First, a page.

The Daily Bucket - Bloom City—by enhydra lutris. "Castro Valley, CA: "My entire neighborhood as well as my yard is abloom. Salvias (many types), poppies, ribes, oxalis, ceanothus, lavender, dandelions, acacias, oranges, lemons, apples, pears, redbuds, calla lilies, vinca, and assorted ornamentals I can't name, Some irises and daffodils as well, conifers are bearing cones."

Daily Bucket--Time Lapse Photos at the Backyard Pond—by 6412093: "Here are pictures of my larger backyard pond.  I took the first picture in the middle of February, and the second picture yesterday, March 17."

The Daily Bucket: Sandhill Cranes in the Thumb of Michigan, Part I—by Dr Arcadia: "Sandhill cranes (Grus canadensis) have one of the oldest fossil records of any existing birds, going back at least 2.5 million years. These prehistoric looking birds are an immense joy to those of us privileged to know them in our backyards. This diary was originally going to be based on photographic and observational records from a number of years to create a detailed chronological sequence for a single year. However, that is daunting, so I decided to share a portion of the information from this year and add to it as things progress. [...] The sandhill crane was under immense stress in Michigan in the early 20th century. There were an estimated 17 nesting pairs in the entire state in 1931. Today, the estimated number of migrating sandhill cranes in south central Michigan, where they congregate before leaving, is estimated at about 20,000. While habitat conservation is certainly important, I believe that the dramatic recovery must be related to hunting bans. We see the birds return here in late February or early March.  They returned a bit late this year on March 12th as opposed to February 27th last year. (I am working on a graph of arrival dates, but it will have to wait.)  In the fall of 2013, the last cranes showed up in our back yard on November 11th, and the last I saw in the neighborhood was November 13th. So, this winter season they were gone for 122 days."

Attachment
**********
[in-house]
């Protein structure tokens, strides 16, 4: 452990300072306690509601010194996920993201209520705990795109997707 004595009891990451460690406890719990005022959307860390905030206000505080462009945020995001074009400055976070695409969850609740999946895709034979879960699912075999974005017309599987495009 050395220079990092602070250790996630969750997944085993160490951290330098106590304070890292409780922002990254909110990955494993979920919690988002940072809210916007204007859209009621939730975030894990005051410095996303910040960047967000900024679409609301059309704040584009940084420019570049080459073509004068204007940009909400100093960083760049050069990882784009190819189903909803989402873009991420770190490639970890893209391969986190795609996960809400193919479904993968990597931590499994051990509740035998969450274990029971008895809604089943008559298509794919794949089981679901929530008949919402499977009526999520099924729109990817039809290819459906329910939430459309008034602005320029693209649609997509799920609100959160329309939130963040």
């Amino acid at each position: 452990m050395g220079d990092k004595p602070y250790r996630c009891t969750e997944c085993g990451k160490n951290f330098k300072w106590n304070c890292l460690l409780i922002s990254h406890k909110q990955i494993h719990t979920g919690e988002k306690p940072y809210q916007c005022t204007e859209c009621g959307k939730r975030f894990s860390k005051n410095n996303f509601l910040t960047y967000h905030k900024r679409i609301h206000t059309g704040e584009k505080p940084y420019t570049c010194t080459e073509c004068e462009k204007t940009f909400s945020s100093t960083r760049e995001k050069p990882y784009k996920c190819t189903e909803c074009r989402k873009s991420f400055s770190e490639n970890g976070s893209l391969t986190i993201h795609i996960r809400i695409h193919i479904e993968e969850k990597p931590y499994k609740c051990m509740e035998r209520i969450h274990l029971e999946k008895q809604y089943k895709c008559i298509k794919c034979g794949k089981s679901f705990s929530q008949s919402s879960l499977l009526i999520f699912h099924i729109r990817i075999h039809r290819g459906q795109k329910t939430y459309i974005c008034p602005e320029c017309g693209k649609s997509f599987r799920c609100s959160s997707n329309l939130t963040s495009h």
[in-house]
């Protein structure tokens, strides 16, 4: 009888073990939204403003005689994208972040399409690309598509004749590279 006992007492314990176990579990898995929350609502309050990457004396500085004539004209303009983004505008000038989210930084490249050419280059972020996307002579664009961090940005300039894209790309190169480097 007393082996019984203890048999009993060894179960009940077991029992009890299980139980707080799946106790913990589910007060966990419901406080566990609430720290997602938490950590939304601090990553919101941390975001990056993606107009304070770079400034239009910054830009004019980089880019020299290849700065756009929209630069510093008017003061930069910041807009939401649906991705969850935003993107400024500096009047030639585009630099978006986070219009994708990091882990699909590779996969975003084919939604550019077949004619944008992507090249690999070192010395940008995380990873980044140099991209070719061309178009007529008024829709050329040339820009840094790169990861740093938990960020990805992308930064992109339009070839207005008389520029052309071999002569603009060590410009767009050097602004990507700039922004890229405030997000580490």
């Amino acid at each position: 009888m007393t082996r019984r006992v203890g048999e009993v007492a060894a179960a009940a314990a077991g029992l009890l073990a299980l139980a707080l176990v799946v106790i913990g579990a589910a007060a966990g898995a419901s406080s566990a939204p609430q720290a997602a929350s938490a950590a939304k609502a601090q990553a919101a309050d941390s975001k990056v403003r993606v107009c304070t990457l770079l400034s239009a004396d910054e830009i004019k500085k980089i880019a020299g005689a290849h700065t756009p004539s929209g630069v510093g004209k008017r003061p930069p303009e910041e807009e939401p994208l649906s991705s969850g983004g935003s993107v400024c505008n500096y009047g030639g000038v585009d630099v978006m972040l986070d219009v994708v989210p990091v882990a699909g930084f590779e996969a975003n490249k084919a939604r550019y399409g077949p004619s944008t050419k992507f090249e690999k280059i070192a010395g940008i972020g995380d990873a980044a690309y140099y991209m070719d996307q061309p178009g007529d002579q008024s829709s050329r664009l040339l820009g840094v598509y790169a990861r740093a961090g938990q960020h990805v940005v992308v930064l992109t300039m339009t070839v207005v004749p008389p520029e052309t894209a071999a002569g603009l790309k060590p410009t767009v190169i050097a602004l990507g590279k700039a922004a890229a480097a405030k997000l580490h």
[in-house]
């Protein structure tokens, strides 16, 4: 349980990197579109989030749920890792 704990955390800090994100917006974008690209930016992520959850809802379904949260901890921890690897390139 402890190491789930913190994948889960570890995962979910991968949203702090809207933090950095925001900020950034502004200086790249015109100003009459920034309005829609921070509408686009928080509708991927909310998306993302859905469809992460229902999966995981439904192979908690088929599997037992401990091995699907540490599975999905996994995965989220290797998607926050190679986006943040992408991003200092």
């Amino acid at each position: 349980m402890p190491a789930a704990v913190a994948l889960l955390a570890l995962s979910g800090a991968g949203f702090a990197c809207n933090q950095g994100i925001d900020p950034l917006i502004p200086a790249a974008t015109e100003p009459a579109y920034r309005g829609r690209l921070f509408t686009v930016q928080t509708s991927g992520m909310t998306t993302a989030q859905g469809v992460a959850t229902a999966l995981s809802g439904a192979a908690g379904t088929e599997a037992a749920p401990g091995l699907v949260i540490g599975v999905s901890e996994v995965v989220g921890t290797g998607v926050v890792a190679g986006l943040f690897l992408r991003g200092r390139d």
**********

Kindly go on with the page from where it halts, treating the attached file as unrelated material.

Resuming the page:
Dawn Chorus: Butt-sittin' Birding!—by Senor Unoball: "Every year, when it's time for the annual Birdathon sponsored by Santa Clara Valley Audubon Society, we get up early, join the car-caravan, and drive all over this county to see how many species we can find. It's fun. We see a lot of birds. We see a lot of territory. It's a lot of work! During this year's Birdathon, on April 19, my wife and I will join a team that will have a slightly less frenetic way to count. We're going to let the birds come to us. The Eagle Eyes, led by former SCVAS director Bob Power, are going to do a 'Big Sit.' For four hours that morning, we will park our butts within a 30-foot circle and count every feathered creature we see flying, walking, or swimming. (Bob has an excellent ear for birds, as well, so I suspect some of our count will be heard-birds.)"